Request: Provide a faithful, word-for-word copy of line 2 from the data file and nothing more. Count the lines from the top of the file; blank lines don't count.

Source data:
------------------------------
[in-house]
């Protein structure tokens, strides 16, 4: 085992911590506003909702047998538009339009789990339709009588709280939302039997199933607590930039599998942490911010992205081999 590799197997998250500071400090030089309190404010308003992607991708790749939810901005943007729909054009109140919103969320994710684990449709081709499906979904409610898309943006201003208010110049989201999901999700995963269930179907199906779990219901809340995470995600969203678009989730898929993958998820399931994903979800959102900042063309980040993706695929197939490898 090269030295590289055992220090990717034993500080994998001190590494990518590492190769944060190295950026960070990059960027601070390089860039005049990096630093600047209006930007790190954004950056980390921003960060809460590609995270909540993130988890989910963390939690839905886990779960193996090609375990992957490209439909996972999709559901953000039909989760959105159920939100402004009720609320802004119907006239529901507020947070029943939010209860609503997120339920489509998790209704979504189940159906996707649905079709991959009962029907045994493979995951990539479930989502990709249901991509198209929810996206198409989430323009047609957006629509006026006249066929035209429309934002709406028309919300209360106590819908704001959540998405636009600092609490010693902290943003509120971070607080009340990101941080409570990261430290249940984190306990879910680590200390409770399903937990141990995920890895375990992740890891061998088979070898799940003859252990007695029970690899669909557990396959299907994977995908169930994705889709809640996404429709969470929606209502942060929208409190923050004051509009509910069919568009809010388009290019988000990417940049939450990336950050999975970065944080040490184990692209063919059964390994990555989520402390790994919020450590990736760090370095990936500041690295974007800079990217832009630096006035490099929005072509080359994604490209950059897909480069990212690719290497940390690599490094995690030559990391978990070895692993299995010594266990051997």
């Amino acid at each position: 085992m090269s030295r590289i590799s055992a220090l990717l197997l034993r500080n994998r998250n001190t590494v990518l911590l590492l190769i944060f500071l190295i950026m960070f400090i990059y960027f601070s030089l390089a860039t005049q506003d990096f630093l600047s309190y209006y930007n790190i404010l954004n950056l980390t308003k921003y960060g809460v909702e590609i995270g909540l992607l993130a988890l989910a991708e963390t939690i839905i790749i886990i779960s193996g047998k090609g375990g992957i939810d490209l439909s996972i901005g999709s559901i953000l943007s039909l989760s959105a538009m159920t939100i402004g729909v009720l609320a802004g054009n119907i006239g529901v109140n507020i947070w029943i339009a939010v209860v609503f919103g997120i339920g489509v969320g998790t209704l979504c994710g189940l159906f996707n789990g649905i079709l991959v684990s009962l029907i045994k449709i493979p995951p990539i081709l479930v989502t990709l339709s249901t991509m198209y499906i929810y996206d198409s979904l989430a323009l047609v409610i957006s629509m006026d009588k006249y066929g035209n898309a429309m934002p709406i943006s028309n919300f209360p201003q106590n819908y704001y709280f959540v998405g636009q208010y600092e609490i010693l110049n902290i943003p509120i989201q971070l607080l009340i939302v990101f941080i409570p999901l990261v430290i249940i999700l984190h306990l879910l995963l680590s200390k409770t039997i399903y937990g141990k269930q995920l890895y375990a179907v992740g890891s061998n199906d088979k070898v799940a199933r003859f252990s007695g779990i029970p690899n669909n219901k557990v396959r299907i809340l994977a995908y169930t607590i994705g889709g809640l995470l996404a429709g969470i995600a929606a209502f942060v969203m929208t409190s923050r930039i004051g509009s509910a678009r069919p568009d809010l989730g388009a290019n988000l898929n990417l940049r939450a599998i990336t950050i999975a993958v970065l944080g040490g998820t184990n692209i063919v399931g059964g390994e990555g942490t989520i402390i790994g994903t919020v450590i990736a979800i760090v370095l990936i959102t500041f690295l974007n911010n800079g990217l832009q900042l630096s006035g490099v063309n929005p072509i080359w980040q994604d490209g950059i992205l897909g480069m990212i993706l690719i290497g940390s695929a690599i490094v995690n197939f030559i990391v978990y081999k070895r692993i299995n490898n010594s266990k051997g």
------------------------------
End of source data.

């Protein structure tokens, strides 16, 4: 085992911590506003909702047998538009339009789990339709009588709280939302039997199933607590930039599998942490911010992205081999 590799197997998250500071400090030089309190404010308003992607991708790749939810901005943007729909054009109140919103969320994710684990449709081709499906979904409610898309943006201003208010110049989201999901999700995963269930179907199906779990219901809340995470995600969203678009989730898929993958998820399931994903979800959102900042063309980040993706695929197939490898 090269030295590289055992220090990717034993500080994998001190590494990518590492190769944060190295950026960070990059960027601070390089860039005049990096630093600047209006930007790190954004950056980390921003960060809460590609995270909540993130988890989910963390939690839905886990779960193996090609375990992957490209439909996972999709559901953000039909989760959105159920939100402004009720609320802004119907006239529901507020947070029943939010209860609503997120339920489509998790209704979504189940159906996707649905079709991959009962029907045994493979995951990539479930989502990709249901991509198209929810996206198409989430323009047609957006629509006026006249066929035209429309934002709406028309919300209360106590819908704001959540998405636009600092609490010693902290943003509120971070607080009340990101941080409570990261430290249940984190306990879910680590200390409770399903937990141990995920890895375990992740890891061998088979070898799940003859252990007695029970690899669909557990396959299907994977995908169930994705889709809640996404429709969470929606209502942060929208409190923050004051509009509910069919568009809010388009290019988000990417940049939450990336950050999975970065944080040490184990692209063919059964390994990555989520402390790994919020450590990736760090370095990936500041690295974007800079990217832009630096006035490099929005072509080359994604490209950059897909480069990212690719290497940390690599490094995690030559990391978990070895692993299995010594266990051997």